Can natural climate solutions resolve key trade-offs within the sustainable development goals?

10 September 2020

Francois Cohen, Ella Adlen, Cláudia Coleoni, Cameron Hepburn and Frank Sperling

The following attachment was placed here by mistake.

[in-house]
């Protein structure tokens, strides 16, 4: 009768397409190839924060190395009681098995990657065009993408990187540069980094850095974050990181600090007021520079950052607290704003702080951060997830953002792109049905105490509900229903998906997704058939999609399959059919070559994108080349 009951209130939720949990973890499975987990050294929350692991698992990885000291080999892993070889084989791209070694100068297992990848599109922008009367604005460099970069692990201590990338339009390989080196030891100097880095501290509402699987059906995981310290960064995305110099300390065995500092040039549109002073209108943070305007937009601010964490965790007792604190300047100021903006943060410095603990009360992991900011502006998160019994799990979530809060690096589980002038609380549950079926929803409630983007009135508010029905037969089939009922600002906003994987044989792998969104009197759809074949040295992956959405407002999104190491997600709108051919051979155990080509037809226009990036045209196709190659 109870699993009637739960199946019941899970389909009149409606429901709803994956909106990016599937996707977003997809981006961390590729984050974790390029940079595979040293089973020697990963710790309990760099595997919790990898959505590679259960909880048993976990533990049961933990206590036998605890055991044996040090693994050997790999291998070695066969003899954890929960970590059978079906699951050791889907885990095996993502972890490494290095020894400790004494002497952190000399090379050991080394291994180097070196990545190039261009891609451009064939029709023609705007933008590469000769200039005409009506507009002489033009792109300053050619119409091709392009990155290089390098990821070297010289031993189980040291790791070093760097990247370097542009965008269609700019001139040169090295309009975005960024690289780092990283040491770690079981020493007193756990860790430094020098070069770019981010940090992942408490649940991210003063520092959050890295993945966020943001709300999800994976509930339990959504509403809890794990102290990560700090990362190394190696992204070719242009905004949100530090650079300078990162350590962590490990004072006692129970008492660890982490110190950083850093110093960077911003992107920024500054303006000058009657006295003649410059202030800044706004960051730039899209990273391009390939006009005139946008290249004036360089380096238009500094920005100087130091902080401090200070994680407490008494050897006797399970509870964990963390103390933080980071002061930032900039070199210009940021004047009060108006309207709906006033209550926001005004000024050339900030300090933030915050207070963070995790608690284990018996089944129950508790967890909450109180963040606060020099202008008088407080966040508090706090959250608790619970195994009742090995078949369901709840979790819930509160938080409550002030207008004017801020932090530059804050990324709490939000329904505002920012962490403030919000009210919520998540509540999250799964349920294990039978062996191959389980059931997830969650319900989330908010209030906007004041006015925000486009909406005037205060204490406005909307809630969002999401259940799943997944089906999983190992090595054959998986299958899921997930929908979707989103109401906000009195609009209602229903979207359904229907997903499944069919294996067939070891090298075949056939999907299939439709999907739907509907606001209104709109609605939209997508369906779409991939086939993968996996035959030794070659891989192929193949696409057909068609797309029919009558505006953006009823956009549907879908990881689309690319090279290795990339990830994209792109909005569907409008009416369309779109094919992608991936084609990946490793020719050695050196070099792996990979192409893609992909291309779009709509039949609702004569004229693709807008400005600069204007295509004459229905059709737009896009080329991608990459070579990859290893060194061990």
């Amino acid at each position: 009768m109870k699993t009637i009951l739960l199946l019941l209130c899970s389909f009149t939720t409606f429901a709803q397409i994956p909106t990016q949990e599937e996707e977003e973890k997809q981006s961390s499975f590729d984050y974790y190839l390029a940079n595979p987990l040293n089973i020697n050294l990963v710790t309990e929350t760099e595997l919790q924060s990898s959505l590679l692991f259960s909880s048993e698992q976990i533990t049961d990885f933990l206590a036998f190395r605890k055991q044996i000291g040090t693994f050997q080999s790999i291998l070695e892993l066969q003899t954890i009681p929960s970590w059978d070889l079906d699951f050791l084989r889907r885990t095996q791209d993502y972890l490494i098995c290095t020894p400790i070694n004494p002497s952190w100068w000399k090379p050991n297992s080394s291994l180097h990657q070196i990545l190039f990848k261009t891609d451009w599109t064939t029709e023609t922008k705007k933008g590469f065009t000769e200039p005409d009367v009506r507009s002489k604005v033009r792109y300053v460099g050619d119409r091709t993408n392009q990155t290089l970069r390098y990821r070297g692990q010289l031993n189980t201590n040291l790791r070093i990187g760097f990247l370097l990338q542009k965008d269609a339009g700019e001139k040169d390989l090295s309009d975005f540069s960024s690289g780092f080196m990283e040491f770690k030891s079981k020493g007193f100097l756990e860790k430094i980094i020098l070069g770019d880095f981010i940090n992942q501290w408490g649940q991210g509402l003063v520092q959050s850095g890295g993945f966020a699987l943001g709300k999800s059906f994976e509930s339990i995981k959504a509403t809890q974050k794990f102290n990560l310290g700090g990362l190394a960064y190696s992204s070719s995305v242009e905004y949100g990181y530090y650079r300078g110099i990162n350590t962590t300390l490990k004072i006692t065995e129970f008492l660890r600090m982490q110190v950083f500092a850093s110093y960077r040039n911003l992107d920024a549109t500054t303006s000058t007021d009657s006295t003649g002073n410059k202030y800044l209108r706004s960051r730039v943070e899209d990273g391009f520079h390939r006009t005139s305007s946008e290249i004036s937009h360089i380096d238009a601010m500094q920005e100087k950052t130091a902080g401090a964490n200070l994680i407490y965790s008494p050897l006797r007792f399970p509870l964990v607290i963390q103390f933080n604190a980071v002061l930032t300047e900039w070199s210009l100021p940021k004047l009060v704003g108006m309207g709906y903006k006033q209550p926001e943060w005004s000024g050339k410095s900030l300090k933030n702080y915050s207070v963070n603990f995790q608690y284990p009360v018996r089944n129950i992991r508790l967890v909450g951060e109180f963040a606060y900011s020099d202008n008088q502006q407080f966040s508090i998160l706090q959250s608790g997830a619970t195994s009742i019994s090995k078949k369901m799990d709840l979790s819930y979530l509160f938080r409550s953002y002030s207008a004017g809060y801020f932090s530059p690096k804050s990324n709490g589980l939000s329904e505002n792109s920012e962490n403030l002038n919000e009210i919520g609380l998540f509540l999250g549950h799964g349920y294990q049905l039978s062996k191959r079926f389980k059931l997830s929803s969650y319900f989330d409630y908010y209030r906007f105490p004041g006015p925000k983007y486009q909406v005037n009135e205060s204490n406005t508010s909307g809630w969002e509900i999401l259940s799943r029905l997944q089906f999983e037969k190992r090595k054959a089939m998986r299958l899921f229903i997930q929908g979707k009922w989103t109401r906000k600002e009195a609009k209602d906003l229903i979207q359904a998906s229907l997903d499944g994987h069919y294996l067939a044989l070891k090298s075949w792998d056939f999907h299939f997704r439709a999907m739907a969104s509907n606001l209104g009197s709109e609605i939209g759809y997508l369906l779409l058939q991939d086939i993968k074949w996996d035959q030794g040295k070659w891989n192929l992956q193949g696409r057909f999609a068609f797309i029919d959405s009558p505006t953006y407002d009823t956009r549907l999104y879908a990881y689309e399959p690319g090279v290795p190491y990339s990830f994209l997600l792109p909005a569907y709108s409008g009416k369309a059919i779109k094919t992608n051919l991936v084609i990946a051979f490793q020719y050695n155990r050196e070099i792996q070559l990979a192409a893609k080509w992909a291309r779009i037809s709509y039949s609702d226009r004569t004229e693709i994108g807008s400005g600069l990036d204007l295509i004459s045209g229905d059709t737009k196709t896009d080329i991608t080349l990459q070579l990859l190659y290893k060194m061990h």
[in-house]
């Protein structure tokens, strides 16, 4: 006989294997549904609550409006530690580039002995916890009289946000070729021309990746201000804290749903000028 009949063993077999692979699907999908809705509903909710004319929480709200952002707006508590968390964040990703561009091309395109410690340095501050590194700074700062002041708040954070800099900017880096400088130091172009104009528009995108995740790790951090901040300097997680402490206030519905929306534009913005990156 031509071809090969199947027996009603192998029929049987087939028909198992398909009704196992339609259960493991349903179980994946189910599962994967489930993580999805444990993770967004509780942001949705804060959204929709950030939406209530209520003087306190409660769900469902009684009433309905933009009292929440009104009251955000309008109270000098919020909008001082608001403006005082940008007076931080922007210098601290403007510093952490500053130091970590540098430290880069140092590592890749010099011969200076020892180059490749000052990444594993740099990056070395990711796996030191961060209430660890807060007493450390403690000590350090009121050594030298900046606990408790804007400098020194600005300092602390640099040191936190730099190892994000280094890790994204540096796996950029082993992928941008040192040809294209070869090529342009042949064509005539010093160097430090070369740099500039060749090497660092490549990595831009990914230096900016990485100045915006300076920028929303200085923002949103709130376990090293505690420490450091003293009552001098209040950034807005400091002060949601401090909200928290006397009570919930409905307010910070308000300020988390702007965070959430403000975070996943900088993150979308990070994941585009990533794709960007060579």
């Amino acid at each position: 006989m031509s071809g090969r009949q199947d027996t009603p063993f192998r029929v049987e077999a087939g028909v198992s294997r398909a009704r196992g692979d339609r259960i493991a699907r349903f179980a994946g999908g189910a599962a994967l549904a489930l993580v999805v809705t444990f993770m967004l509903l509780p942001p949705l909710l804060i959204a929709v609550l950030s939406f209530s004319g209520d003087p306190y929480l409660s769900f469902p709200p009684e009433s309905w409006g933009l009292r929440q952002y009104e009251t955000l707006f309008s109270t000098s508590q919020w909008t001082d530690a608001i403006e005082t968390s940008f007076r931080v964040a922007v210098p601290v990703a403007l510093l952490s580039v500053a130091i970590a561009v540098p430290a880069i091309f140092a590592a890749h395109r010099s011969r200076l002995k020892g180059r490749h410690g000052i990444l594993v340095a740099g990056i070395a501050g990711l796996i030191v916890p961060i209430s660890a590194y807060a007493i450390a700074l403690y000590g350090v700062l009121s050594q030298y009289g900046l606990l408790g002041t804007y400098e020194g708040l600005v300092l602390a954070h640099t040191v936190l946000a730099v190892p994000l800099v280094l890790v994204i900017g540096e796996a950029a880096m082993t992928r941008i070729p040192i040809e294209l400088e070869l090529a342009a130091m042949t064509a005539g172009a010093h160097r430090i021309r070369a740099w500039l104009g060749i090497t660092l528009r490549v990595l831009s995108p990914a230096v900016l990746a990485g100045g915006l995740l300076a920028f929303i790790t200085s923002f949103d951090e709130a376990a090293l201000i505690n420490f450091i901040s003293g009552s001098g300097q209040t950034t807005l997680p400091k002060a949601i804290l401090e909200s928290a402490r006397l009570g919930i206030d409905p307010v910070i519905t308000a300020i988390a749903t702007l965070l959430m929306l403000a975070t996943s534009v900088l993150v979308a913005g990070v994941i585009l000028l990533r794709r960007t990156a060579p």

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The Sustainable Development Goals (SDGs)1 aspire to make major strides on human development and environmental protection, across multiple sectors and spatial scales. Yet, there is an intense debate around whether the SDGs are achievable.2 Are there fundamental trade-offs between economic and environmental SDGs? The past suggests so. Economic development has come at the cost of perilous environmental degradation and increasing climate risks. The first part of this policy brief critically examines the trade-offs and synergies between the 17 SDGs. We use evidence gathered as part of recent progress assessments.3 These assessments show that high-income countries perform well on socioeconomic goals, but all countries perform poorly – sometimes very poorly – on environmental goals. We find strong synergies within the socioeconomic goals, and strong synergies within the environmental ones. But importantly, our analysis also suggests that the countries that perform best on the socioeconomic SDGs also tend to perform poorly on environmental SDGs. The second part of this brief delves into a possible resolution to these trade-offs: Natural Climate Solutions (NCS). NCS consist of approaches to tackle global warming with natural and managed forests, agriculture and grasslands, and wetland systems to lower greenhouse gas emissions and/or increase carbon sequestration4. These natural pathways comprise a combination of conservation, restoration, and improved land management interventions on natural and agricultural lands. Scientific assessments indicate that these pathways offer significant CO2 mitigation potential5, and have demonstrable co-benefits for other environmental SDGs. Do they also represent an opportunity to create synergies between environmental goals and economic goals? Our review of the literature suggests that, via the provision of ecosystem services, NCS pathways provide several co-benefits by interconnecting the environment and human well-being across social, cultural and economic dimensions6. We conclude that, with careful design and implementation, NCS may have the potential to strengthen the linkages between climate mitigation and sustainable development. We make five recommendations – which we describe in detail in our conclusions – to fully take advantage of NCS in the context of the SDGs: 1. Employ spatial approaches to identify candidate areas with the greatest potential for synergies 2. Manage NCS projects dynamically with multiple goals in mind, and set minimum thresholds to facilitate prioritization 3. When there are trade-offs, ensure that NCS projects include measures that compensate negatively affected stakeholders 4. Analyse the impact of NCS on vulnerable communities 5. Consider prioritizing protection efforts over restoration efforts